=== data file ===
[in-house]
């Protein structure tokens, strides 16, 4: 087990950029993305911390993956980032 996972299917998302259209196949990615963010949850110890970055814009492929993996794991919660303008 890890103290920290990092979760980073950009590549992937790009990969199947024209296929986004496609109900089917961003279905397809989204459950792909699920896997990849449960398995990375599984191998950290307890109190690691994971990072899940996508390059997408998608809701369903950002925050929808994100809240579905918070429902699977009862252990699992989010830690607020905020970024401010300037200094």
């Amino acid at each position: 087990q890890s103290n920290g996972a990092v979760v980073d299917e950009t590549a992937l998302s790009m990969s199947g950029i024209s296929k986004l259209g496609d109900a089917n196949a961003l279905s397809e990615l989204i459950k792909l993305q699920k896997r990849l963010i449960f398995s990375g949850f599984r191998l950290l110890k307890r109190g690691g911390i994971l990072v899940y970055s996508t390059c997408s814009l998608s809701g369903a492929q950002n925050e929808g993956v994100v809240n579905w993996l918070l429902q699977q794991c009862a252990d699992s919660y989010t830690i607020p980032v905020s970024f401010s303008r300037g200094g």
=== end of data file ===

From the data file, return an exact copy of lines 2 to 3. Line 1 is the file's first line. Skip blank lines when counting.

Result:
């Protein structure tokens, strides 16, 4: 087990950029993305911390993956980032 996972299917998302259209196949990615963010949850110890970055814009492929993996794991919660303008 890890103290920290990092979760980073950009590549992937790009990969199947024209296929986004496609109900089917961003279905397809989204459950792909699920896997990849449960398995990375599984191998950290307890109190690691994971990072899940996508390059997408998608809701369903950002925050929808994100809240579905918070429902699977009862252990699992989010830690607020905020970024401010300037200094």
């Amino acid at each position: 087990q890890s103290n920290g996972a990092v979760v980073d299917e950009t590549a992937l998302s790009m990969s199947g950029i024209s296929k986004l259209g496609d109900a089917n196949a961003l279905s397809e990615l989204i459950k792909l993305q699920k896997r990849l963010i449960f398995s990375g949850f599984r191998l950290l110890k307890r109190g690691g911390i994971l990072v899940y970055s996508t390059c997408s814009l998608s809701g369903a492929q950002n925050e929808g993956v994100v809240n579905w993996l918070l429902q699977q794991c009862a252990d699992s919660y989010t830690i607020p980032v905020s970024f401010s303008r300037g200094g």